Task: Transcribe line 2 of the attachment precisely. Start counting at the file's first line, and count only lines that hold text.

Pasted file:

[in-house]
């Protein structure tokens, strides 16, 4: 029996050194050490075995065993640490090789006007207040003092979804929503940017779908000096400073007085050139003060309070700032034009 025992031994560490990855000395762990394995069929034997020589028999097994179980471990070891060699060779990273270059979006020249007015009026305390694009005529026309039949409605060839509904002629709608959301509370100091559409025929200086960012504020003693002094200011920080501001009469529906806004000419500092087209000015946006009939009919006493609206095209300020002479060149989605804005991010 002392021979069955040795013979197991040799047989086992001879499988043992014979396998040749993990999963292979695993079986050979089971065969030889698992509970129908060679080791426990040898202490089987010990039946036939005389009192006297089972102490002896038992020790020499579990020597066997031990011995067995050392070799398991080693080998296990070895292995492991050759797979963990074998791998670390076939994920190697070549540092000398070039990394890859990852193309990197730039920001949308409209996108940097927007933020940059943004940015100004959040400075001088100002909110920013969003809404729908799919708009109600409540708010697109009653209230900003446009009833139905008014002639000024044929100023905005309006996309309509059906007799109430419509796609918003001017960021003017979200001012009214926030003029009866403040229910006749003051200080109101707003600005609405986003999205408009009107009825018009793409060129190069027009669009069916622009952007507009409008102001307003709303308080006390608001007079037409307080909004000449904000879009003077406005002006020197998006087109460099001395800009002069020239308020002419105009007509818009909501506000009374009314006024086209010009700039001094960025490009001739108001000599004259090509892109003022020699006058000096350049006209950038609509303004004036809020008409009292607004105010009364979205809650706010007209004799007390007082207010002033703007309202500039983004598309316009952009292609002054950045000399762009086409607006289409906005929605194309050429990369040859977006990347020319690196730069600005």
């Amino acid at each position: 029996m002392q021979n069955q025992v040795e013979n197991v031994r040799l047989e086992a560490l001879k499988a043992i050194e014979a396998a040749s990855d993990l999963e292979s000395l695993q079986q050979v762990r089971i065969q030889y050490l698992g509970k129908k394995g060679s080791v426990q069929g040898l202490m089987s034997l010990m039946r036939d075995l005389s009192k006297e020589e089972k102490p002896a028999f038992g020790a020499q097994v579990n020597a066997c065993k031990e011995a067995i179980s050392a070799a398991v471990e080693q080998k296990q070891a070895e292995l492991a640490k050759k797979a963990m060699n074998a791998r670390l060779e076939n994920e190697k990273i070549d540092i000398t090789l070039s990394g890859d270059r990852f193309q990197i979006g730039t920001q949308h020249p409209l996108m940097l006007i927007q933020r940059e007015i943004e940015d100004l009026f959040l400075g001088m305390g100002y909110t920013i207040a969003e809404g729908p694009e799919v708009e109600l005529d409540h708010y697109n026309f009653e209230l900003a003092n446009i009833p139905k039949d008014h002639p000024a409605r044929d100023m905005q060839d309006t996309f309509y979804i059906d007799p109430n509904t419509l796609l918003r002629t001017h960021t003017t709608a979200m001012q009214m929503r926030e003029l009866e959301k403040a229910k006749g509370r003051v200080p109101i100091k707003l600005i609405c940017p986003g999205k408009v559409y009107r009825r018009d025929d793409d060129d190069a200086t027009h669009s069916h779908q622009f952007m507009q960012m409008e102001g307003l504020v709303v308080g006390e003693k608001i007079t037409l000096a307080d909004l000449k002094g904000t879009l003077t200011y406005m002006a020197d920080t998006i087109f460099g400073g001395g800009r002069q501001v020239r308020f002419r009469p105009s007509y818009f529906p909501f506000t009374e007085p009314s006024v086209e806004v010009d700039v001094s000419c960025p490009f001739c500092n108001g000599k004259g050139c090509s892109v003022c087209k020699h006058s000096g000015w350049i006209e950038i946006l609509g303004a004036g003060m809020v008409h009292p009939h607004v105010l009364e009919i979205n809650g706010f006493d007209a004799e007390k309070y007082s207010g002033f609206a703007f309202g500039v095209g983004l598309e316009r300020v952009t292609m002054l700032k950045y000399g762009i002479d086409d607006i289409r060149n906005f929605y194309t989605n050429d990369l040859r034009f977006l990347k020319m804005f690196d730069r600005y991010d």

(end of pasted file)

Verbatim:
């Protein structure tokens, strides 16, 4: 029996050194050490075995065993640490090789006007207040003092979804929503940017779908000096400073007085050139003060309070700032034009 025992031994560490990855000395762990394995069929034997020589028999097994179980471990070891060699060779990273270059979006020249007015009026305390694009005529026309039949409605060839509904002629709608959301509370100091559409025929200086960012504020003693002094200011920080501001009469529906806004000419500092087209000015946006009939009919006493609206095209300020002479060149989605804005991010 002392021979069955040795013979197991040799047989086992001879499988043992014979396998040749993990999963292979695993079986050979089971065969030889698992509970129908060679080791426990040898202490089987010990039946036939005389009192006297089972102490002896038992020790020499579990020597066997031990011995067995050392070799398991080693080998296990070895292995492991050759797979963990074998791998670390076939994920190697070549540092000398070039990394890859990852193309990197730039920001949308409209996108940097927007933020940059943004940015100004959040400075001088100002909110920013969003809404729908799919708009109600409540708010697109009653209230900003446009009833139905008014002639000024044929100023905005309006996309309509059906007799109430419509796609918003001017960021003017979200001012009214926030003029009866403040229910006749003051200080109101707003600005609405986003999205408009009107009825018009793409060129190069027009669009069916622009952007507009409008102001307003709303308080006390608001007079037409307080909004000449904000879009003077406005002006020197998006087109460099001395800009002069020239308020002419105009007509818009909501506000009374009314006024086209010009700039001094960025490009001739108001000599004259090509892109003022020699006058000096350049006209950038609509303004004036809020008409009292607004105010009364979205809650706010007209004799007390007082207010002033703007309202500039983004598309316009952009292609002054950045000399762009086409607006289409906005929605194309050429990369040859977006990347020319690196730069600005």